The African Development Bank projects a growth trajectory for Ghana’s economy, bolstered mainly by higher oil and gas production, combined with increased private sector and public infrastructure investments, as well as an improved macroeconomic framework and political stability.
Ghana’s strides in economic growth are, not surprisingly, coupled with efforts, led by the Bank of Ghana to boost the country’s financial services sector. A robust electronic payments ecosystem is one of the main conduits through which financial inclusion for Ghana’s unbanked and under-banked population can be achieved. By providing access to key financial services such as credit, insurance, savings and more, people that enter the financial fold can contribute to the economic growth of the country.
In a market place where cash is considered king and 91 per cent of transactions carried out are in cash, convincing the population to move from this status quo is no doubt a challenge; however it is not impossible.
Solving for financial inclusion, and making the switch from cash to cashless is not a one-size-fits-all proposition, nor can it be achieved overnight. There are barriers to the widespread provision of financial services such as the lack of formal identity documentation, challenges banks face in serving poor and often remote populations and the need for improved financial literacy.
We do believe that it takes an ecosystem approach to encourage the adoption of electronic payments. There is no single stakeholder in the value chain that can drive financial inclusion alone, deliver a full suite of solutions, and provide consumers with adequate financial education materials.
How then does Ghana stand to gain from going cashless?
Financial success and financial inclusion are inextricably linked. Inclusion matters because it’s an avenue through which increased prosperity can be shared and become more equitable and sustainable. An exclusive economy poses much risk for Ghana. The 65.4 percent of Ghanaians that currently lack access to financial services are left without services that most of us take for granted: an ability to save money for a rainy day, obtain insurance for their livelihoods, and much more. This is why financial success and financial inclusion are indivisibly linked.
Electronic payments can ease the significant inefficiencies associated with cash that many SMEs face. Small and Medium Enterprises have unique needs, which electronic payments are able to cater to. According to a study by MasterCard Advisors, 90 percent of small-to-medium-sized merchants have an e-commerce presence. However, only 20 percent can take live orders and process payments. It is a daunting gap, especially when stacked against the technology profile of retailers that transcend borders and platforms.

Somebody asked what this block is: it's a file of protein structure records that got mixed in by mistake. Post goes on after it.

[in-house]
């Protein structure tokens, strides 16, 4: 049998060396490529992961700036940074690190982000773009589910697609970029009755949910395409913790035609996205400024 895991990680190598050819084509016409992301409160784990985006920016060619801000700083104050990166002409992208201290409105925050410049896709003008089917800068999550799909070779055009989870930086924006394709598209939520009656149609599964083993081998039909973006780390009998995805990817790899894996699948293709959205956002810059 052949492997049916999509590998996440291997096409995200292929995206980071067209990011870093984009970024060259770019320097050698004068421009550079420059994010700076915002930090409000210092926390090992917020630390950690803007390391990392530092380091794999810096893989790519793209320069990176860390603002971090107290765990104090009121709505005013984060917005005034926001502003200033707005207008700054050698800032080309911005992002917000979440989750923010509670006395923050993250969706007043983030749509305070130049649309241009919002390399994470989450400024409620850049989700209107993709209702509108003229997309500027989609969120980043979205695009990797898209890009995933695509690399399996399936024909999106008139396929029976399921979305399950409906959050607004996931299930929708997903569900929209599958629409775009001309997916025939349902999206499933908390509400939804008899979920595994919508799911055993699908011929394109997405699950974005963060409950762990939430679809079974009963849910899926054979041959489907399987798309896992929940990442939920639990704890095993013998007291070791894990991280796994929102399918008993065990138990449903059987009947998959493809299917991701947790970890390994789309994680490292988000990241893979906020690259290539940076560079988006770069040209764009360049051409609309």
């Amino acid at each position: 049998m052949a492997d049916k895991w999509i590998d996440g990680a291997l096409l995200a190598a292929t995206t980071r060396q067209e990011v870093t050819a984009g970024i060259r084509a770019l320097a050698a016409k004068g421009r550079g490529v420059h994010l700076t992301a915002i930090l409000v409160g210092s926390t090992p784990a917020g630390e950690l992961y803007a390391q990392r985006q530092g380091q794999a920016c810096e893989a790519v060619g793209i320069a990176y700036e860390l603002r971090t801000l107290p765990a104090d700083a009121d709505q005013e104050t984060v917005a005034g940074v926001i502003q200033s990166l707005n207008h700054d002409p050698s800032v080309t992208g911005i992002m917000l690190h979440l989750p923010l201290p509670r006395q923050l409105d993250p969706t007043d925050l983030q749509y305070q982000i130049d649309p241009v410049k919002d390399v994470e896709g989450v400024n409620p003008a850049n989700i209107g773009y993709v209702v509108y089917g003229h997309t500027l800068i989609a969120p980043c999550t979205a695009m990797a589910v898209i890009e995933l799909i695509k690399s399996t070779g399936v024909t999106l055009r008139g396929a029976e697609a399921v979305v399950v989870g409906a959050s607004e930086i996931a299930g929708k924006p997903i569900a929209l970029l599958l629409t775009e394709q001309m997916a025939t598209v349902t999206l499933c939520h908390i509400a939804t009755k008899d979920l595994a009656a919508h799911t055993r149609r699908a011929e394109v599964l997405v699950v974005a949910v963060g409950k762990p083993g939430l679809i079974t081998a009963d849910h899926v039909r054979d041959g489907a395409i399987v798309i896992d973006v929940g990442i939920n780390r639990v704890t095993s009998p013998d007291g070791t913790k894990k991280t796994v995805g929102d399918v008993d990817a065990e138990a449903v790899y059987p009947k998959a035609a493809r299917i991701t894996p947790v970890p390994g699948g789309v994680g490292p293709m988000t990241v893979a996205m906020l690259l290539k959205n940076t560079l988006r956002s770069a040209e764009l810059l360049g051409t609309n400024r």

Ghana will achieve success in converting consumers from cash to cashless by enhancing the efficiency of its national payment systems and providing easy access to infrastructure that supports cashless transactions.
Imagine walking to the kiosk to get your morning groceries and using your card rather than cash to pay for these items. Convenience is not just about being able to use your card at large retailers at Accra Mall; it’s about being able to use it wherever you go. Convenience is not for the few who can shop where the Point of Sale terminals are, which right now is in middle to upper class establishments: convenience is for everyone. There is need to ensure that there are no impediments stopping consumers from using their cards to make purchases of say, less than thirty Ghana cedis.
Financial deepening will pay a critical role in making this a reality. Although deepening delivers most of the development benefits of financial inclusion, affordability stands as a barrier to achieving this. As it stands right now some financial services offered in Ghana are costly, largely due to insufficient volumes for banks to cover their fixed costs. Only radical efficiency improvements can make high volume/low cost payments feasible.
Africa has immense strategic importance to MasterCard. We envision a world beyond cash and to achieve this we are joining forces with key stakeholders such as the Bank of Ghana, telcos, financial institutions, merchants, small businesses and nonprofit organisations, among others.